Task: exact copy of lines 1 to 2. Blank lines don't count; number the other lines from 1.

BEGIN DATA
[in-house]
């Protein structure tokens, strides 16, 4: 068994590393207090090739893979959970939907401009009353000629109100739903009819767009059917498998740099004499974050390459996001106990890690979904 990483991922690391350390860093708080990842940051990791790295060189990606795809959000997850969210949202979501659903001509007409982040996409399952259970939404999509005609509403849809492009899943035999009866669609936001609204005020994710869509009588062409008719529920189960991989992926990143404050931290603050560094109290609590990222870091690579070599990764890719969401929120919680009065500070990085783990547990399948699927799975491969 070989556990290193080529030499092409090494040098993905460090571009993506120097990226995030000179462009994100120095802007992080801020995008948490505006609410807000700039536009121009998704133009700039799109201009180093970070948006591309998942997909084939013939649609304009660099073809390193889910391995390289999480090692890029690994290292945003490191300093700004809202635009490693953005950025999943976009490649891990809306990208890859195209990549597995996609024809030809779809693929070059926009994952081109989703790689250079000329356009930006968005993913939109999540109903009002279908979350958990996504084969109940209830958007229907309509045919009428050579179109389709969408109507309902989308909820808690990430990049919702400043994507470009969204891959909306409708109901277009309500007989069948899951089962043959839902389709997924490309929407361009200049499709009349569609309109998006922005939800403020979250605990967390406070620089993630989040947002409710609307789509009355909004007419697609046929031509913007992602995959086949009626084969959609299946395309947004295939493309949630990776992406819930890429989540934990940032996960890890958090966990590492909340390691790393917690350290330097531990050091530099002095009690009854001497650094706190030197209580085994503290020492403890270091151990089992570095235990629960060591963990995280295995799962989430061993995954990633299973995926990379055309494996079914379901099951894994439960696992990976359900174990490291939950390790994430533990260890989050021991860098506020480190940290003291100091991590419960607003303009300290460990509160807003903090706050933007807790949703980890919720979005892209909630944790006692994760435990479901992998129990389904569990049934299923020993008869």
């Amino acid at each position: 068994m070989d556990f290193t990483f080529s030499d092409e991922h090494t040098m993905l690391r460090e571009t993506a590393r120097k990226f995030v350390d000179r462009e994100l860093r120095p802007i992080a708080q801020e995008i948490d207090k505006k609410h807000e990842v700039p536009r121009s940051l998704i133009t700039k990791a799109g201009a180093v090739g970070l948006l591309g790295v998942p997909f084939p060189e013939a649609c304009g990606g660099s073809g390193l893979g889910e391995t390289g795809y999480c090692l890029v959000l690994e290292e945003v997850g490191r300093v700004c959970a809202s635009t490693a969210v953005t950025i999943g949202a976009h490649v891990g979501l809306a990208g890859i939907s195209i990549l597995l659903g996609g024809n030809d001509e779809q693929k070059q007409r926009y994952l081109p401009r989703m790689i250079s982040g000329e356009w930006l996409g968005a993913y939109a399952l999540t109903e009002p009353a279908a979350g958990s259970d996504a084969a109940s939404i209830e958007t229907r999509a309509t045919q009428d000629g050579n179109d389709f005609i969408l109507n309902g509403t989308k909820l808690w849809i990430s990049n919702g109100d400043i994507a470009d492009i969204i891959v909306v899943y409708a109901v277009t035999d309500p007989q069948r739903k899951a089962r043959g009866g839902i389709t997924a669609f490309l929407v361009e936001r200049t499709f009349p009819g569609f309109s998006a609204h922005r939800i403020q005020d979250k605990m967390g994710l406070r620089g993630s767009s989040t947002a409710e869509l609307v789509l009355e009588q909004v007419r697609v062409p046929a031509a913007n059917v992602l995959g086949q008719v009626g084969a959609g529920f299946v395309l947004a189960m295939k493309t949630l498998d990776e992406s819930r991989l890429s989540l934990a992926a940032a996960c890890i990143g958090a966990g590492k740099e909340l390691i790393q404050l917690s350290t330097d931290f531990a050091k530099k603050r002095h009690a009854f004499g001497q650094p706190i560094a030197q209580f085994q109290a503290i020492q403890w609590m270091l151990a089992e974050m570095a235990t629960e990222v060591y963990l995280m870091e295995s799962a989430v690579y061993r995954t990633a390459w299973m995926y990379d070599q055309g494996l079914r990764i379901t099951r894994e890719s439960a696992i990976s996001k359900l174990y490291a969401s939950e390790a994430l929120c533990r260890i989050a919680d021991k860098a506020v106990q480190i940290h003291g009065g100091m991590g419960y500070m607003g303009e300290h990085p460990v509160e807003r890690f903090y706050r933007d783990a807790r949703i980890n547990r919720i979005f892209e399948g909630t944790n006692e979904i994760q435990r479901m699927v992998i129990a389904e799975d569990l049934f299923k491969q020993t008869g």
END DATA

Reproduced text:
[in-house]
């Protein structure tokens, strides 16, 4: 068994590393207090090739893979959970939907401009009353000629109100739903009819767009059917498998740099004499974050390459996001106990890690979904 990483991922690391350390860093708080990842940051990791790295060189990606795809959000997850969210949202979501659903001509007409982040996409399952259970939404999509005609509403849809492009899943035999009866669609936001609204005020994710869509009588062409008719529920189960991989992926990143404050931290603050560094109290609590990222870091690579070599990764890719969401929120919680009065500070990085783990547990399948699927799975491969 070989556990290193080529030499092409090494040098993905460090571009993506120097990226995030000179462009994100120095802007992080801020995008948490505006609410807000700039536009121009998704133009700039799109201009180093970070948006591309998942997909084939013939649609304009660099073809390193889910391995390289999480090692890029690994290292945003490191300093700004809202635009490693953005950025999943976009490649891990809306990208890859195209990549597995996609024809030809779809693929070059926009994952081109989703790689250079000329356009930006968005993913939109999540109903009002279908979350958990996504084969109940209830958007229907309509045919009428050579179109389709969408109507309902989308909820808690990430990049919702400043994507470009969204891959909306409708109901277009309500007989069948899951089962043959839902389709997924490309929407361009200049499709009349569609309109998006922005939800403020979250605990967390406070620089993630989040947002409710609307789509009355909004007419697609046929031509913007992602995959086949009626084969959609299946395309947004295939493309949630990776992406819930890429989540934990940032996960890890958090966990590492909340390691790393917690350290330097531990050091530099002095009690009854001497650094706190030197209580085994503290020492403890270091151990089992570095235990629960060591963990995280295995799962989430061993995954990633299973995926990379055309494996079914379901099951894994439960696992990976359900174990490291939950390790994430533990260890989050021991860098506020480190940290003291100091991590419960607003303009300290460990509160807003903090706050933007807790949703980890919720979005892209909630944790006692994760435990479901992998129990389904569990049934299923020993008869």